No mind should be wastedPublished 11:39am Tuesday, June 28, 2011
As the well-known slogan of the United Negro College Fund states, “A mind is a terrible thing to waste.”
I fear that we will waste the intellectual potential of many minds with the implementation of the recently passed Beason-Hammon Alabama Taxpayer and Citizen Protection law. This time, however, it will not be the minds of young African Americans but those of the children of undocumented workers in Alabama. Among other things, this law states that undocumented students will be banned from attending public higher education in Alabama.
Most of the students this would affect will have already received a U.S. education. Federal law dictates that all children, regardless of immigration status, have a right to enroll in public elementary and secondary schools. Anything that prohibits or discourages their participation is a violation of federal law. The Beason-Hammon law also states that public primary and secondary schools must determine at the time of enrollment whether students are unlawfully present in the United States. This will definitely have a dampening effect on children of undocumented workers attending grade school, decreasing the likelihood that these children will be prepared for post-secondary education here or anywhere. In a survey conducted in Shelby County Schools, 3,143 students reported speaking languages other than English at home.
Of the more than 42 different languages spoken, 2,456 students reported speaking Spanish in their homes.
Although most of these are U.S. citizens or immigrants with appropriate visas, I would guess that some portion of these are undocumented. Even if only a small percentage of the more than 3,000 students are undocumented, that could mean that each year hundreds of students in Shelby County would be denied access to public higher education in the state where they live.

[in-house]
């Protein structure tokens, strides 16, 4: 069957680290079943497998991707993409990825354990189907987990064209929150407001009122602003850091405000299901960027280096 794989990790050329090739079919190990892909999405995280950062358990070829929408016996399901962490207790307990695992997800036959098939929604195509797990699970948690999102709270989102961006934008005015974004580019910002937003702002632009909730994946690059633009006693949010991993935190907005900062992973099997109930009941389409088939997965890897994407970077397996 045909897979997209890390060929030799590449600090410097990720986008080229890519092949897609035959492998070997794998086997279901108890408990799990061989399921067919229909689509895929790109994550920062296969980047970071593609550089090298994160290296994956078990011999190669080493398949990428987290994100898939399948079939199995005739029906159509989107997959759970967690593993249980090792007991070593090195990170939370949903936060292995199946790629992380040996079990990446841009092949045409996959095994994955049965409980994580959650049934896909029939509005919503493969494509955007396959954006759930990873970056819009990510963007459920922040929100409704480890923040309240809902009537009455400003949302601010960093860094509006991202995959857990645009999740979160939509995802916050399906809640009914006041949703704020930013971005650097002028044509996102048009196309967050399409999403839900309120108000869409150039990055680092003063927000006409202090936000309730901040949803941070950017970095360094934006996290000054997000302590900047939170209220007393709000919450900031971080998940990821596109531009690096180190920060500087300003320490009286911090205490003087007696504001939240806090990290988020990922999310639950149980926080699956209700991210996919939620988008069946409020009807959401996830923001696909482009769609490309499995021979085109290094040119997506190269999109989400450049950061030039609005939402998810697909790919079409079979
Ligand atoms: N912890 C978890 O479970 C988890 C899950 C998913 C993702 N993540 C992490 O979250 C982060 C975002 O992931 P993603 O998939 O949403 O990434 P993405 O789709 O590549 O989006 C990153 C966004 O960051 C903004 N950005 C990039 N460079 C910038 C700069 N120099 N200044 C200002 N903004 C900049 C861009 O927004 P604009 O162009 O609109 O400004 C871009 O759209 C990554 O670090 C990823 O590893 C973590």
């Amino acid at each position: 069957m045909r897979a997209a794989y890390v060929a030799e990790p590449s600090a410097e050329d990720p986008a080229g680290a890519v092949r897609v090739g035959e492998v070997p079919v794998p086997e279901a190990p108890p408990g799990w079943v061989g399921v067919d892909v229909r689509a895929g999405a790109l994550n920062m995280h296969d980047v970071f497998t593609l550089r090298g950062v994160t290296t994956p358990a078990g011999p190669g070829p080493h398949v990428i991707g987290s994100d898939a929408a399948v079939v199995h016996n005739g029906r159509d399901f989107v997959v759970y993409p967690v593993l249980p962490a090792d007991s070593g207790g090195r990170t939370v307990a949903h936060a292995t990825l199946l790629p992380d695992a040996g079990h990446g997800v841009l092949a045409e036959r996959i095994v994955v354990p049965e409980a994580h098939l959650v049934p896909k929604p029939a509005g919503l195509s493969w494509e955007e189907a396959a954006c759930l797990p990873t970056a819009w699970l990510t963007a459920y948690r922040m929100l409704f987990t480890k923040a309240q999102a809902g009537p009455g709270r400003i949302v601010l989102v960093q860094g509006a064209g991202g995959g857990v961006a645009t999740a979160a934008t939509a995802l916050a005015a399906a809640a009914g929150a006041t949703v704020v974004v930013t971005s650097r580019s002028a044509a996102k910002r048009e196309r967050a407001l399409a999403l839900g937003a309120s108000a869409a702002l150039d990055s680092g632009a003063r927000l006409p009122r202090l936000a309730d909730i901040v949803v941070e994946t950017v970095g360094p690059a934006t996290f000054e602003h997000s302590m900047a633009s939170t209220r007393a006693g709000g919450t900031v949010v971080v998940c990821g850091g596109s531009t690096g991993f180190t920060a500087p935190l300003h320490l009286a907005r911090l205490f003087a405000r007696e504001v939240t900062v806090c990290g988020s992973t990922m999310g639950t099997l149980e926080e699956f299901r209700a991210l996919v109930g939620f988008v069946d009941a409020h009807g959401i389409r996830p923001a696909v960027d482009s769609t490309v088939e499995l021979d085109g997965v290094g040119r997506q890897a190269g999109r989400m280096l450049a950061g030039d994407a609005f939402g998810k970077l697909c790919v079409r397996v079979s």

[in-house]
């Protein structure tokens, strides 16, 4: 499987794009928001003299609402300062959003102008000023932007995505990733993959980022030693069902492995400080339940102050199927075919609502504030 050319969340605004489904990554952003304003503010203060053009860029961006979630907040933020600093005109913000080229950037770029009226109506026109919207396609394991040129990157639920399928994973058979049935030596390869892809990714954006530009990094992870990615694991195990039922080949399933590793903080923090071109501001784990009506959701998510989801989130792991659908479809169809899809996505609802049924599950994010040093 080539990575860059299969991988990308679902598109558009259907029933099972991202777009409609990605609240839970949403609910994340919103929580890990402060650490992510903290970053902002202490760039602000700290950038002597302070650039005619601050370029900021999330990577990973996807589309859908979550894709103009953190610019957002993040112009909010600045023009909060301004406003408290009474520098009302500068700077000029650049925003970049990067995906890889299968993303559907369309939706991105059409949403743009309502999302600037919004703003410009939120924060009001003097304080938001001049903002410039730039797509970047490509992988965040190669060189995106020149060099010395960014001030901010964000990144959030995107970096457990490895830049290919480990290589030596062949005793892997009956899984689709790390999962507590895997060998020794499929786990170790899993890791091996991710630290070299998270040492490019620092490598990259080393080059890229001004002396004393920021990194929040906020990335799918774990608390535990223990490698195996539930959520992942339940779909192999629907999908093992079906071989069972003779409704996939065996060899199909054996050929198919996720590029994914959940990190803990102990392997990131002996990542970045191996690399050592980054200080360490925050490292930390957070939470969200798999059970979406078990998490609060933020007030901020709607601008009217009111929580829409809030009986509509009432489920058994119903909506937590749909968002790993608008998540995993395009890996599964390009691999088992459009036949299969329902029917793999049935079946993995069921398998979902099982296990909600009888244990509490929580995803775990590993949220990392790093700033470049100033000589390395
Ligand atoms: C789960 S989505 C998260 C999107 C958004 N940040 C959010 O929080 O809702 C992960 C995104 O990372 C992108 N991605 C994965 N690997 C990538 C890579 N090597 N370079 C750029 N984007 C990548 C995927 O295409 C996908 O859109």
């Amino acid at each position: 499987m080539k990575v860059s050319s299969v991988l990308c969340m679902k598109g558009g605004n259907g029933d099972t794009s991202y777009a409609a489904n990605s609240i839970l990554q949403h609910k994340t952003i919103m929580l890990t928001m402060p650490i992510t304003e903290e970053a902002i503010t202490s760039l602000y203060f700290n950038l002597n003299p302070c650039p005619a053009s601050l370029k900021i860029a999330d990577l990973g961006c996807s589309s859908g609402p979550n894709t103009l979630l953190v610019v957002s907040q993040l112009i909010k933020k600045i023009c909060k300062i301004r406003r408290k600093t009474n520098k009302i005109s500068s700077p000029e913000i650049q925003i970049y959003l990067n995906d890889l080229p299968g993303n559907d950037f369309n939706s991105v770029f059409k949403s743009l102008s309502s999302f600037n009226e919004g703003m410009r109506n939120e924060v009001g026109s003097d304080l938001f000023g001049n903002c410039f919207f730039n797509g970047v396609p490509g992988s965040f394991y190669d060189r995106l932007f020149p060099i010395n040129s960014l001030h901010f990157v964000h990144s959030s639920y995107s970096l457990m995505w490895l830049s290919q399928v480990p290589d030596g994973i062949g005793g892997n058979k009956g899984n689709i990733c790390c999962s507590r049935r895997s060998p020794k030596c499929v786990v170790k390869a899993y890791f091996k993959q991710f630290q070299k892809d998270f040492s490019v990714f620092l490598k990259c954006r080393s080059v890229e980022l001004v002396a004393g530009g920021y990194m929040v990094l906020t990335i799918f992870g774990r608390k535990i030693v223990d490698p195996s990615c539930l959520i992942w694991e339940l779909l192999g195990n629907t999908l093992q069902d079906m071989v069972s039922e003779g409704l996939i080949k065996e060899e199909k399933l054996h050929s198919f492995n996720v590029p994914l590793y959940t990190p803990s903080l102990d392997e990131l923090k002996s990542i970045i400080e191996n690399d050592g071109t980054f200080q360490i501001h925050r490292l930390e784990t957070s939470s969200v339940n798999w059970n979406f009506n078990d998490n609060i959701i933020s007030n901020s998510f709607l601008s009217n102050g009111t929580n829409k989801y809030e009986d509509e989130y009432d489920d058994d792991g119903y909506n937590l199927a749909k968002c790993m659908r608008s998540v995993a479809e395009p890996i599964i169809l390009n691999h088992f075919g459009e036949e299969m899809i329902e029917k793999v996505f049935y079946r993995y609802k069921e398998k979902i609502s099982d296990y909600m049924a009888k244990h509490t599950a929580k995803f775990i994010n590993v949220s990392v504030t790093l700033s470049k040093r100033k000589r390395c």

Not only is this ethically and legally questionable, but it is a loss of the investment of time and money our educational system has expended on these students in grades K-12. Although I agree there is a dire need to reform immigration law and practice in our country we should do it in a manner that raises the boats of all of those already in the country.
It seems to me that we should provide an avenue to citizenship for bright, motivated individuals who, through no fault of their own, are here without having gone through the proper channels.
Most have already become accustomed to our society and all pay taxes in one form or another. Rather than exacerbate a cycle in which the children of undocumented workers become members of an invisible, exploited and disenfranchised class, let’s work together in the future to develop reform that puts to best use all the human capital we have in the state while also protecting the country’s sovereign boarders.
Kimberly Barrett is the vice president of student affairs at the University of Montevallo. The views expressed here are her own and don’t necessarily represent those of her employer.